Here at Lawrence Law, we understand that life is full of unexpected twists and turns, and even the most carefully crafted divorce agreements may need adjustments over time. Our dedicated team of post-divorce modification lawyers is here to help you navigate the process of modifying court orders related to alimony, child support, and child custody. With our extensive knowledge of New Jersey family law and a compassionate approach, we work tirelessly to protect your rights and advocate for your changing needs. Contact a seasoned New Jersey post-divorce modification lawyer from Lawrence Law today so you can tell us more about your situation.
Post-Divorce Modification Lawyer | Helping You Adjust to Unexpected Circumstances
Life changes fast, and in the months or years following a divorce, significant change is almost inevitable. If you’re facing a substantial change in financial, health, or parental circumstances, you may require a modification to your initial divorce agreement. A dedicated New Jersey family lawyer is here to help you get an updated version of your divorce agreement that better reflects your current situation in life.
Alimony Modifications in New Jersey
Alimony, also known as spousal support, is often awarded during divorce proceedings to provide monetary support to a financially dependent spouse. However, after a divorce, life circumstances can change, warranting a modification to these support agreements. Some scenarios that may warrant a modification to an alimony agreement include the following:
- Job Loss or Significant Income Reduction: If you experience an involuntary job loss, a substantial decrease in income, or face unexpected financial hardships, you may be eligible for a modification of your alimony obligations.
- Increase in Income of the Receiving Spouse: If the recipient of alimony experiences a significant increase in their income, whether through employment, inheritance, or other sources, it may justify a reduction or termination of alimony payments.
- Remarriage or Cohabitation: Alimony agreements are often terminated if the spouse receiving alimony remarries or begins cohabitating with a new partner in a marriage-like relationship, such as when one partner helps support the recipient spouse financially.
- Health Issues: If you or your former spouse experiences a significant change in health that affects your ability to earn income or support yourself, it may warrant a modification of the alimony arrangement.
- Retirement: When reaching retirement age, either the paying or receiving spouse may seek modifications to the alimony agreement, considering the change in income and financial needs during retirement.
Child Support Modifications in New Jersey
Child support is crucial for the well-being and upbringing of children after divorce. However, as circumstances change, child support orders may require modifications to ensure that the best interests of the child continue to be met. Some scenarios that may warrant a modification to a child support order are as follows:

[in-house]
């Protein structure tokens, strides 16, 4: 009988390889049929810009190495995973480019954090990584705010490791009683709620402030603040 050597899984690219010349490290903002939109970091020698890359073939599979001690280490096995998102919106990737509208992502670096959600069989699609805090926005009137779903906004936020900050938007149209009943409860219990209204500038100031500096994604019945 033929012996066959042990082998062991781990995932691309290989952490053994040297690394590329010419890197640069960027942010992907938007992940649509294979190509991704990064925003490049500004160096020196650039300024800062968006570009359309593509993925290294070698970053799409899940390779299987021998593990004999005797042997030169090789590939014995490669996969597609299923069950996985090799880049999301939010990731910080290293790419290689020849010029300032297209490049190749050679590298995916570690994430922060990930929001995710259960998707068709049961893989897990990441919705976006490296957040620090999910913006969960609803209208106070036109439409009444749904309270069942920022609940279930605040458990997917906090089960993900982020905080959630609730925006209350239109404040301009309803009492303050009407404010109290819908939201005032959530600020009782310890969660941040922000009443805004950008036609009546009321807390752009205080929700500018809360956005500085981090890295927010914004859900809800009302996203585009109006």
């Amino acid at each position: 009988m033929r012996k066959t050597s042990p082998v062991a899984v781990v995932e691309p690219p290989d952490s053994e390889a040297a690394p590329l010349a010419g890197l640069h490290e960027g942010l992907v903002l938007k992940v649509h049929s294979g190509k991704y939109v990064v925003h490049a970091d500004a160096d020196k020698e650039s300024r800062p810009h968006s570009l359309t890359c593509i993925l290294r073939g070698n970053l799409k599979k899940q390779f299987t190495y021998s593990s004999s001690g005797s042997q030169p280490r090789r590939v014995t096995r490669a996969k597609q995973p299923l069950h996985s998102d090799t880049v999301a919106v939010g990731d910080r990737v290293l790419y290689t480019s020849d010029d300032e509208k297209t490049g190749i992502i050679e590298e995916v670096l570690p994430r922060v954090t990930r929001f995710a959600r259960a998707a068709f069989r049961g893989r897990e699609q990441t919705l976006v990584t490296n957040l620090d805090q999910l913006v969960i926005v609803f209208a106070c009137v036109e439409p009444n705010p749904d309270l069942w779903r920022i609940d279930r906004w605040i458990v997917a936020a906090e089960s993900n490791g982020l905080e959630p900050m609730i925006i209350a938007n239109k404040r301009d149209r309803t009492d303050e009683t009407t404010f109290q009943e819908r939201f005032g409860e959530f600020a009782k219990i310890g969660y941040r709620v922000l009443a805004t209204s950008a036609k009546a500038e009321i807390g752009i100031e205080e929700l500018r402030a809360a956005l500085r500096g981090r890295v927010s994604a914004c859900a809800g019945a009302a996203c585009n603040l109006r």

- A Change in Income: If there is a substantial change in the income of either parent, such as a job loss, promotion, or pay decrease, it may necessitate a modification of the child support order.
- Medical Expenses: If the child incurs unexpected medical expenses that were not previously considered in the initial child support order, a modification may be appropriate to address these additional financial obligations.
- A Change in Parenting Time: If the parenting time arrangement significantly changes, with one parent assuming more responsibility for the child’s care, a modification to child support may be in order.
- Emancipation of the Child: When a child reaches the age of emancipation or completes their college education, a modification may be sought to terminate or adjust child support accordingly.
Child Custody Modifications in New Jersey
Child custody arrangements are designed to provide stability and a nurturing environment for children after divorce. However, life circumstances may change, requiring modifications to child custody orders. Some situations that may warrant a modification to a child custody order are as follows:
- Relocation: If one parent plans to move a significant distance away or out of state, it may necessitate a modification to the child custody arrangement to ensure that the child’s relationship with both parents is preserved.
- Changes in Parental Fitness: If there are concerns regarding the safety, well-being, or fitness of a parent, it may warrant a modification to the child custody order to protect the best interests of the child. For example, if it is revealed that one parent has a substance abuse issue or has committed an act of domestic violence, it may warrant a modification to their custody agreement.
- Change in Child’s Preference or Needs: As children grow older, their needs may change. If a child expresses a strong desire for a custody modification or experiences significant lifestyle changes, it may warrant a custody modification.
- Parental Alienation: In cases where one parent intentionally undermines the relationship between the child and the other parent, it may warrant a child custody modification to ensure the child’s best interests are protected.
Contact a Post-Divorce Modification Lawyer Today
If you’re looking to modify your initial divorce agreement, our firm is here to help. Contact Lawrence Law today so you can tell us more about your circumstances and so we can get started working on your case.